branch is the making of scythes and sickles which are exported in large quantities. Among its other industrial products are glass, paper, cement, cotton goods, chemicals and gunpowder. Linen-weaving is a household industry.
The population of Styria in 1900 was 1,356,058, which is equivalent to 156 inhabitants per square mile. This proportion is considerably above the rate in the other mountainous regions of Austria. Nearly all (98-74%), profess the Roman Catholic faith and are under the bishops of Seckau and of Lavant. The Protestants number only a little over 13,000, while there are about 2500 Jews. Two-thirds of the inhabitants are Germans; the remainder, chiefly found in the valleys of the Drave and Save, are Slavs (Slovenes). At the head of the educational institutions of the province stands the university of Graz. The local Diet, of which the two Roman Catholic bishops and the rector of the university of Graz are members ex officio, is composed of 63 members, while Styria sends 27 deputies to the Reichsrat at Vienna. For administrative purposes, the province is divided into 21 districts and 4 towns with autonomous municipalities, namely Graz (pop. 138,370), the capital, Cilli (6743), Marburg (24,501) and Pettau (4227). Other important places are Leoben (10,204), Bruck on the Mur (7527), Mariazell (1263), Miirzzu- schlag (4856), Eisenerz (6494), Vordernberg (3111), Judenburg (4001), Trifail (10,851), Eggenberg (957Â°), Donawitz (13,093), Koflach (3345) and Voitsberg (3321).
In the Roman period Styria, which even thus early was famed for its iron and steel, was inhabited by the Celtic Taurisci, and divided geographically between Noricum and Pannonia. Subse- quently it was successively occupied or traversed by Visigoths, Huns, Ostrogoths, Langobardi, Franks and Avars. Towards the end of the 6th century the last-named began to give way to the Slavs, who ultimately made themselves masters of the entire district. Styria was included in the conquests of Charlemagne, and was henceforth comprised in the German marks erected against the Avar and the Slav. At first the identity of Styria is lost in the great duchy of Carinthia, corresponding more or less closely to the Upper Carinthian mark. This duchy, however, afterwards fell to pieces, and a distinct mark of Styria was recog- nized, taking its name from the margrave Ottacar of Steier (1056). A century or so later it was created a duchy. In n 92 the duchy of Styria came by inheritance to the house of Austria, and from that time it shared the fortunes of Upper and Lower Austria, passing like them to the Habsburgs in 1282. The Protestant Reformation met an early and general welcome in Styria, but the dukes took the most stringent measures to stamp it out, offering their subjects recantation or expatriation as the only alternatives. At least 30,000 Protestants preferred exile, and it was not till the edict of tolerance of 1781 granted by Joseph II. that religious liberty was recognized.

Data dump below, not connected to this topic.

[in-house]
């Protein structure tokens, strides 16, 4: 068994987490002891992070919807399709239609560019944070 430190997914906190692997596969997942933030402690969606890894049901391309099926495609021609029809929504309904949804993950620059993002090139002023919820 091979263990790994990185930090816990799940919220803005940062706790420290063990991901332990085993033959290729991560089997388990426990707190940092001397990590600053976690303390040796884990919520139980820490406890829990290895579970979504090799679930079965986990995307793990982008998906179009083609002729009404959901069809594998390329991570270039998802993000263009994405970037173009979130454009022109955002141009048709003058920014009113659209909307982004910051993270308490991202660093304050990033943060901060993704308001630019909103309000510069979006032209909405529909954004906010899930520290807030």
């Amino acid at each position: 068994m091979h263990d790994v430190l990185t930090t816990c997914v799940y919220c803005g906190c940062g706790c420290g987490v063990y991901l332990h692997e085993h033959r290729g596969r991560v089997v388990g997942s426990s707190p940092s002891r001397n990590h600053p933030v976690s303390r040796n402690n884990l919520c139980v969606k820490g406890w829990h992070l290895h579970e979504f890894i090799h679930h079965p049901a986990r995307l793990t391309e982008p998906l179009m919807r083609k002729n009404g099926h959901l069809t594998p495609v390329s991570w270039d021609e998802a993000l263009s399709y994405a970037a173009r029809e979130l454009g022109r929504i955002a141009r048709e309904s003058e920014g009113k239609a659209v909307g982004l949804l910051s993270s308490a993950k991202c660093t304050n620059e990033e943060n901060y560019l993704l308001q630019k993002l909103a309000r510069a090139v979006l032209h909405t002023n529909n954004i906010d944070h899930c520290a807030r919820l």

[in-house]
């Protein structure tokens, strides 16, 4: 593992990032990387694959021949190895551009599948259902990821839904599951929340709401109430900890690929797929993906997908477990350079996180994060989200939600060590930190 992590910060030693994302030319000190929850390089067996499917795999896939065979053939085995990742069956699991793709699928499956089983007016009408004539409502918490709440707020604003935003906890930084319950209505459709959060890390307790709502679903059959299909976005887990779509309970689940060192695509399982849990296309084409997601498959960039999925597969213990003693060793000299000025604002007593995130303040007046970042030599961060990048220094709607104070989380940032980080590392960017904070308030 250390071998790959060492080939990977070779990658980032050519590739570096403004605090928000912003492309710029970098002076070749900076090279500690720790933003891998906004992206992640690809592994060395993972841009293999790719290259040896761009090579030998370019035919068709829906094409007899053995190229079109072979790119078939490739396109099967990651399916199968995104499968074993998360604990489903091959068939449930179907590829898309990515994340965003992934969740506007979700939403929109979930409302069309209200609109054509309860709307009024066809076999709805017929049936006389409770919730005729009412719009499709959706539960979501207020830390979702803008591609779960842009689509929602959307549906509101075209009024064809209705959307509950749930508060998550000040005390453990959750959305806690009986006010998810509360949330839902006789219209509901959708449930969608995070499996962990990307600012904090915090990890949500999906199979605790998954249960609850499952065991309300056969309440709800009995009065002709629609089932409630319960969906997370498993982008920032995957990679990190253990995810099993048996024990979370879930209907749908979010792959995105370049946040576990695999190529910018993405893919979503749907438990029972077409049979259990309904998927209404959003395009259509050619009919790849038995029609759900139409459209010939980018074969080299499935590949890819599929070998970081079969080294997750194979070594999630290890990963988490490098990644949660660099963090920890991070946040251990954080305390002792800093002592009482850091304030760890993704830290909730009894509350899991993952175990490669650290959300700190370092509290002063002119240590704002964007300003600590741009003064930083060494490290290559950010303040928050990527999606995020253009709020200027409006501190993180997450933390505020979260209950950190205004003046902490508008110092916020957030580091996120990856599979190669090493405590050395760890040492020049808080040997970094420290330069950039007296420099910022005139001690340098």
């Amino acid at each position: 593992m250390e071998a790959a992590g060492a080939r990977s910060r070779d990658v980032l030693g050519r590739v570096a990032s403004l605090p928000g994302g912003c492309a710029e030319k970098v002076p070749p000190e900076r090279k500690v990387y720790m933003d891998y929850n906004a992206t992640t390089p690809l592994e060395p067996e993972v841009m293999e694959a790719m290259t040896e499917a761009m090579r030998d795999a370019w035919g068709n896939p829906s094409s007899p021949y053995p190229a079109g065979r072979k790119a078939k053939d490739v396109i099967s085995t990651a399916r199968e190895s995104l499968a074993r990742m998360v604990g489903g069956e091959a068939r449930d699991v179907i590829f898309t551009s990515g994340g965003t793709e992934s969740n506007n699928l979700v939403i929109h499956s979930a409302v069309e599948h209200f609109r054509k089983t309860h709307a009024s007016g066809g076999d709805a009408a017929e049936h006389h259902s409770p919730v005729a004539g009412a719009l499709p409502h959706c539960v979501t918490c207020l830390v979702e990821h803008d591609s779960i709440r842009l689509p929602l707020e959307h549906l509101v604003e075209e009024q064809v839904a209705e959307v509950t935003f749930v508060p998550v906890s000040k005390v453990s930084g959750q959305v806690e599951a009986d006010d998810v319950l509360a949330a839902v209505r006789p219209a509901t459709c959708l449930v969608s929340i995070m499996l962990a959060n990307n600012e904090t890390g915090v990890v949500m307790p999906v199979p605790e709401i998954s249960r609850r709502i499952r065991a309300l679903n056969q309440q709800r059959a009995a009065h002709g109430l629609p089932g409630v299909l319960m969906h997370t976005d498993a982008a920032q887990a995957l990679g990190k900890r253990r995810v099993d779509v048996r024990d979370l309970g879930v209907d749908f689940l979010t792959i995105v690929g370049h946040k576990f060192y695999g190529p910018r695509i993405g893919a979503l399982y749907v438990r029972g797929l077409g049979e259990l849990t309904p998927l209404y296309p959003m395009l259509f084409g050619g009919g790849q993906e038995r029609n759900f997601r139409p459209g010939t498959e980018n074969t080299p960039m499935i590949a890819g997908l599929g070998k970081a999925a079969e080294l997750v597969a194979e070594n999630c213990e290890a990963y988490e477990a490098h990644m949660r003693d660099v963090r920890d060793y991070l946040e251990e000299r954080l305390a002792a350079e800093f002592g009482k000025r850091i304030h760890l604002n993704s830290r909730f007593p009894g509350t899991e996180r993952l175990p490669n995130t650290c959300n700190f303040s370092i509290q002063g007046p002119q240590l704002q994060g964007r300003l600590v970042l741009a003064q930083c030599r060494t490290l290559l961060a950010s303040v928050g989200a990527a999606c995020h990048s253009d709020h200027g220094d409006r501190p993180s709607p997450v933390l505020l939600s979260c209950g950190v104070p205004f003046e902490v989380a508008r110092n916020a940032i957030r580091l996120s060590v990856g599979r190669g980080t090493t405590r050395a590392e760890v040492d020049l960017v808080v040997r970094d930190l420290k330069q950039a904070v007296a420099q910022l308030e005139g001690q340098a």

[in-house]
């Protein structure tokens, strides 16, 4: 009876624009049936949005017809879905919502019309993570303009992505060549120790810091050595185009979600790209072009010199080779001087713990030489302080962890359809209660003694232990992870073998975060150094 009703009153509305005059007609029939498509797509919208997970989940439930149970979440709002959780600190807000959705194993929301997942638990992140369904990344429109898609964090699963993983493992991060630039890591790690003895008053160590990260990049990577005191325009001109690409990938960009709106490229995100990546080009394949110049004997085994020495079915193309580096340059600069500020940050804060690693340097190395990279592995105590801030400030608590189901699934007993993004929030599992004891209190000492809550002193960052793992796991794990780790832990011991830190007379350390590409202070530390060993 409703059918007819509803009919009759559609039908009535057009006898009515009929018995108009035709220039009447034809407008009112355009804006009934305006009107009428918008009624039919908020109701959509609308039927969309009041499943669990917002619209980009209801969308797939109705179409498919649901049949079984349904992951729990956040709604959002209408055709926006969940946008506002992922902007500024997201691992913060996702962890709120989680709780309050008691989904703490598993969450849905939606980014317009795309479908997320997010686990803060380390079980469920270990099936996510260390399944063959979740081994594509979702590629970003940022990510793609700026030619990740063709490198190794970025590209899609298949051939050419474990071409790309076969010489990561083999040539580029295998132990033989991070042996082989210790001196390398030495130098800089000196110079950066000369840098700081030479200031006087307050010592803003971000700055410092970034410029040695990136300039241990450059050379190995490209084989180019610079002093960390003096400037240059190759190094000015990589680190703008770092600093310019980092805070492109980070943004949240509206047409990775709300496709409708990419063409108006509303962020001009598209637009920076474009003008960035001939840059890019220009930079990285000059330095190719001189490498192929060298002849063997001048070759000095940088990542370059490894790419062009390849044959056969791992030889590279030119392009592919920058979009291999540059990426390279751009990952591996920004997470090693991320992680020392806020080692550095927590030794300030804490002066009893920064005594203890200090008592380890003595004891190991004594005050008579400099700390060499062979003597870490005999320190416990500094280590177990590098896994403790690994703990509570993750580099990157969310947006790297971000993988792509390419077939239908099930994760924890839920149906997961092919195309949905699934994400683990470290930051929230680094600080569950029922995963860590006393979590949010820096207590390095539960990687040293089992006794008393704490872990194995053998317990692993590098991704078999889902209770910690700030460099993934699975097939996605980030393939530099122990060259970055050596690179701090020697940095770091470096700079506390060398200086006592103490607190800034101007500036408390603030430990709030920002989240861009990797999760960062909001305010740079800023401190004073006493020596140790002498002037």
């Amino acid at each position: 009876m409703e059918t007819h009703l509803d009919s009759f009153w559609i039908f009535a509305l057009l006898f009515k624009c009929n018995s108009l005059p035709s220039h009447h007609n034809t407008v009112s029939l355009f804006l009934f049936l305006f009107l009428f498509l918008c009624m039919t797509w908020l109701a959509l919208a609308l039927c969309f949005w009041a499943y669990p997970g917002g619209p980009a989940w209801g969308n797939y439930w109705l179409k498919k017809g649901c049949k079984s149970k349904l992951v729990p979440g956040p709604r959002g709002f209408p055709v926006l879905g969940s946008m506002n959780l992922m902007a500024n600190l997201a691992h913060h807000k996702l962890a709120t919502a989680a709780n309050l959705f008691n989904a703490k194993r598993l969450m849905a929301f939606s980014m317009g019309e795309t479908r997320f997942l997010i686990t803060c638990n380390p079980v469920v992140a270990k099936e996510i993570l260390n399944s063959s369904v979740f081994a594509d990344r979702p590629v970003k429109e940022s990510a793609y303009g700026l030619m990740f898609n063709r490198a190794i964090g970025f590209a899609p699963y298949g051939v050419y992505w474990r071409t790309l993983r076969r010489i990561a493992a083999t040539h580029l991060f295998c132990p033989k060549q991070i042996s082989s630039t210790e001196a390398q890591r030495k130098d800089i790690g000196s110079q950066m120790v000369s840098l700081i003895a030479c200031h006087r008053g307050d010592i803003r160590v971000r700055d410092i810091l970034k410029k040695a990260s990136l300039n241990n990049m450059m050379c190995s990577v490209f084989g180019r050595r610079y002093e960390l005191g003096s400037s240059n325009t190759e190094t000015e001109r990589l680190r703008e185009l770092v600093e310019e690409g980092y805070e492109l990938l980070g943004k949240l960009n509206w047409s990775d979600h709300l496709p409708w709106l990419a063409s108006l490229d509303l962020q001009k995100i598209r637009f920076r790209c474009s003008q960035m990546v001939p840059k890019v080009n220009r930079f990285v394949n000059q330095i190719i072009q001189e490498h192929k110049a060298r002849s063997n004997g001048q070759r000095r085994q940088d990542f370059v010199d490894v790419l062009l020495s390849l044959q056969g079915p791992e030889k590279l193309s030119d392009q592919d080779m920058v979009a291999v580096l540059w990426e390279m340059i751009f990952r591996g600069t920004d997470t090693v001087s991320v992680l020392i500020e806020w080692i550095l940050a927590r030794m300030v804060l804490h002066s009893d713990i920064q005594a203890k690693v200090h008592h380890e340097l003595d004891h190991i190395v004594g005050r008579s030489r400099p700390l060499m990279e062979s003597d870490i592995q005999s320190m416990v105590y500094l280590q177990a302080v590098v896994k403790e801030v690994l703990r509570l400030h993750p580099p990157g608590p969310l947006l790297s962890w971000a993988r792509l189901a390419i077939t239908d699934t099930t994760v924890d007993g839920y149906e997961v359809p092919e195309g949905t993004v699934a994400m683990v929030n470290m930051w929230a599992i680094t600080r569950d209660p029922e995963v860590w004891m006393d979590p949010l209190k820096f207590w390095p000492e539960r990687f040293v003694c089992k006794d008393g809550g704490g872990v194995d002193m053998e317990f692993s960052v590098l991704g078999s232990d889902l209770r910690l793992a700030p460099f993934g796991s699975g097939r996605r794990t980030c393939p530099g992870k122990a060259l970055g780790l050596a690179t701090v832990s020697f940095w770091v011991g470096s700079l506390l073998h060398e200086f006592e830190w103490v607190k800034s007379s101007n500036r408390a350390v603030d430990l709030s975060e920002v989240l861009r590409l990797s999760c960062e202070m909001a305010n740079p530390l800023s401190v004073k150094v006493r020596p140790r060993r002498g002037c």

See Die Osterreichisch-ungarische Monarchic in Wort und Bild, vol. vii. (24 vols., Wien, 1885-1902); A. von Muchar, Geschichte des Herzogtums Steiermark (8 vols., Graz, 1844-1867). It treats the history till 1558. F. M. Mayer, Geschichte der Steiermark mil beson- derer Rucksicht auf das Kulturleben (Graz, 1898) ; J. von Zahn, Styriaca (Graz, 1894-1896).
STYROLENE, C 6 H 5 -CH:CH 2 , also known as phenylethylene or vinylbenzene, an aromatic hydrocarbon found to the extent of 1 to 4% in storax; it also occurs with crude xylene in coal tar fractions. It may be obtained from storax by distillation with water, and synthetically by heating cinnamic acid with lime, by the action of aluminium chloride on a mixture of vinyl bromide and benzene, by removing the elements of hydrobromic acid from bromethylbenzene by means of alcoholic potash, or, best, by treating j9-bromhydrocinnamic acid with soda, when it yields styrolene, carbon dioxide and hydrobromic acid. It also results on condensing acetylene, and on reducing phenylacetylene by zinc dust and acetic acid. It is a clear, strongly refractive liquid, which has a pleasant odour; it boils at 144 and has a specific gravity of 0-925 at oÂ°. Styrolene is oxidized by nitric or chromic acids to benzoic acid; reduction gives ethylbenzene ; hydrochloric and hydrobromic acids yield a-haloid ethylbenzenes, e.g. CeHs-CHCl'CHj; whilst chlorine and bromine give aj9-dihaloid ethylbenzenes, 'e.g. Câ€žH 5 -CHC1-CH 2 C1.